“For I know the plans I have for you,” declares the Lord, “plans to prosper you and not to harm you, plans to give you hope and a future.” – Jeremiah 29:11

Barbados’ Prime Minister Mia Amor Mottley passionately delivered the 16th UNCTAD Raúl Prebisch Lecture – “Invisible Yet Indispensable” – in Geneva, Switzerland, on September 10, 2019. Her message was that, if ever there were a time when the world needed an international order to harness global efforts to tackle challenges too significant for any one nation, it is today. She focused on Climate change and the harmful impact of which is the lived reality for an increasing number of countries. She concluded, it is time to reinvent the international order. One that builds local resilience as well as promotes global competitiveness, for it will not stand if many of its members feel invisible and dispensable.

On October 4, Barbados Today reported that Professor Avinash Persaud, the Government’s chief economic adviser, shared that Barbadians have gone through the worst of the austerity period under the homegrown International Monetary Fund-backed economic restructuring programme. In addition to the restructuring of the national debt, he advised that the government, after public sector layoffs, has embarked on digitizing the public sector and retooling and retraining ex-public workers.

The next step in the programme is growing the economy. Professor Persaud said while the focus should be placed on technological developments, entrepreneurship, and youth development, the most critical change required is to shift from being production-driven to a people-driven economy.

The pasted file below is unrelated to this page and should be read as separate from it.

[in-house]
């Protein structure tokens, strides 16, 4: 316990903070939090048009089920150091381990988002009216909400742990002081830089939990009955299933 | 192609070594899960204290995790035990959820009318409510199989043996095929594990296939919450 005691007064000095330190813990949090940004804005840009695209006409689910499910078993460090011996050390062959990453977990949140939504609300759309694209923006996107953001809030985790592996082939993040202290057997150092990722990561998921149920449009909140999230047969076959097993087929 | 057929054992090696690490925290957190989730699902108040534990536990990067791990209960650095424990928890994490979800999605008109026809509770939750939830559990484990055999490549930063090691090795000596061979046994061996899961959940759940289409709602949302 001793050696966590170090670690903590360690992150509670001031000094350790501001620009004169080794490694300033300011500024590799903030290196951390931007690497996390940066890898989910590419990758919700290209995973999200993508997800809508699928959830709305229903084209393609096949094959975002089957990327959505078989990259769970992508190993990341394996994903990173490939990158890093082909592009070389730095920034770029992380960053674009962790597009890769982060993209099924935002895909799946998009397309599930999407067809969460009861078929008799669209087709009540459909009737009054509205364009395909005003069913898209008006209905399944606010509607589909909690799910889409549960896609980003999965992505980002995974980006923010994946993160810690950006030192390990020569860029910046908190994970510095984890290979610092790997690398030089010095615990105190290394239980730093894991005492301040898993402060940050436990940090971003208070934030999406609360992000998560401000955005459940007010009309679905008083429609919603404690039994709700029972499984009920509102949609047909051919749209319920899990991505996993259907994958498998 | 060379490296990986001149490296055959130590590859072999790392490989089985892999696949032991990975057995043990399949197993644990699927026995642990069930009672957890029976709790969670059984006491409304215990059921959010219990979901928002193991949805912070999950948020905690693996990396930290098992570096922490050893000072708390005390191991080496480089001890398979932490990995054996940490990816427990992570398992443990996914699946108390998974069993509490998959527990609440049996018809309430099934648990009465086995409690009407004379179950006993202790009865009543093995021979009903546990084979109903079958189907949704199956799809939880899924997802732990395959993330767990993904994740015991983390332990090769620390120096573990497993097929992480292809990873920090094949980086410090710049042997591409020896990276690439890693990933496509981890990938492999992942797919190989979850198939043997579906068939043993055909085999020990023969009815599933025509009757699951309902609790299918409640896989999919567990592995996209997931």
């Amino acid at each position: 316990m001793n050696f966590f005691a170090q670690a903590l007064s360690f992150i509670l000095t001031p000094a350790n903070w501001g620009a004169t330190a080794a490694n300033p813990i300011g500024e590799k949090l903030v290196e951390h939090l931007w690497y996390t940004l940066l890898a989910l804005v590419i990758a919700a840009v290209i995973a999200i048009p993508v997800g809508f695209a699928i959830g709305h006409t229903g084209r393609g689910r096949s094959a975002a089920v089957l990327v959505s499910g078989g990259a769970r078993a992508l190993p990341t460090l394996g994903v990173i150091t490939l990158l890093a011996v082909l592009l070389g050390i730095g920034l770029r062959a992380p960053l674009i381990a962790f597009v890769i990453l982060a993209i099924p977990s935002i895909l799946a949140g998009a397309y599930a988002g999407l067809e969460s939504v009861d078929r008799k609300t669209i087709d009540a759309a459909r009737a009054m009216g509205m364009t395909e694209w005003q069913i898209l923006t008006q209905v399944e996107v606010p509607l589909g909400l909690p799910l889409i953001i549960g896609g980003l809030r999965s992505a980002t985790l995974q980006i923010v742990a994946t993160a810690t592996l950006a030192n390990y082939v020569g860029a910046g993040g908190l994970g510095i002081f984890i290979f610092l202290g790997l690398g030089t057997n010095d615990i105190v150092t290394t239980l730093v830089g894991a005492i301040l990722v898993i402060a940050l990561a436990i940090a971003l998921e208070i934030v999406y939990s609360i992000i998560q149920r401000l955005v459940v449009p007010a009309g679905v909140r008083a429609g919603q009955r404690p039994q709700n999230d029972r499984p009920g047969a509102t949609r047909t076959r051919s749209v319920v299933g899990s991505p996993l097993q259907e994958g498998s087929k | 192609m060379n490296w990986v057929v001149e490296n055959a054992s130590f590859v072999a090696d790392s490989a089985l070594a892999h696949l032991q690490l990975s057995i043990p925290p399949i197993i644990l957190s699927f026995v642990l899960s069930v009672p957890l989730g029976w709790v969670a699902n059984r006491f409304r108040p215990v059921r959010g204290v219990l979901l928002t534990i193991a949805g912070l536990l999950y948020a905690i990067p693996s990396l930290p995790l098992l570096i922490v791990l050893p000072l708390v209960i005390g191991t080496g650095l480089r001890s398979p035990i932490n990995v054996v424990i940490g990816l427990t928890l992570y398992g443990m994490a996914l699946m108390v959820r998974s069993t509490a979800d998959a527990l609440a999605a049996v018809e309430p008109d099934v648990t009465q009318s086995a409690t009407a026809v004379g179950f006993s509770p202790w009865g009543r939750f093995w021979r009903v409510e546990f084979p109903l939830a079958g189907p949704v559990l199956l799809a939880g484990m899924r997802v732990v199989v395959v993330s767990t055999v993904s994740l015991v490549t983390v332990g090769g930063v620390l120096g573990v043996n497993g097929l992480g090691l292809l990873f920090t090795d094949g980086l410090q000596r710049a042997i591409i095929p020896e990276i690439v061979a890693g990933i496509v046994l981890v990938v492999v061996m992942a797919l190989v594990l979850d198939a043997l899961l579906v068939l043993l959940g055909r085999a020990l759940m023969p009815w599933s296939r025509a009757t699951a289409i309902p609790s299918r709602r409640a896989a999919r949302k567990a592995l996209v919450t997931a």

There is a home-grown Shepherding Model ready to be implemented. This Model consists of four well-documented systems: (1) The identification and selection of entrepreneurs with export potential projects; (2) the assignment of a shepherd from “Day 1” to implement the Shepherding practice with the support of a well-researched shepherding tool; (3) the attractive and innovative capitalization of an investment fund, which mobilizes private-sector savings for investments; and (4) an integrated seed, equity and working capital fund management system designed to meet the needs of the entrepreneur at every stage along the journey to sustainable success.

The two most essential observations associated with the Shepherding Model are:  (1) the traditional loan instrument is not appropriate for start-up entrepreneurs, and (2) Shepherding mitigates the risk of business failure and hence secures the seed/equity/working capital investment.

The single most important constraint is the appropriate capitalization of the seed/equity/working capital investment fund. The solution for this lies in the Prime Minister’s call for an international order to harness global efforts to tackle challenges too significant for any one nation.

As we escape from the worst of the austerity period under the International Monetary Fund backed Barbados Economic Recovery and Transformation (BERT) program, we emerge to an expectation of better things ahead. The beaming rays of Professor Persaud’s vision, which penetrate an atmosphere of struggle, shed hope for a better future.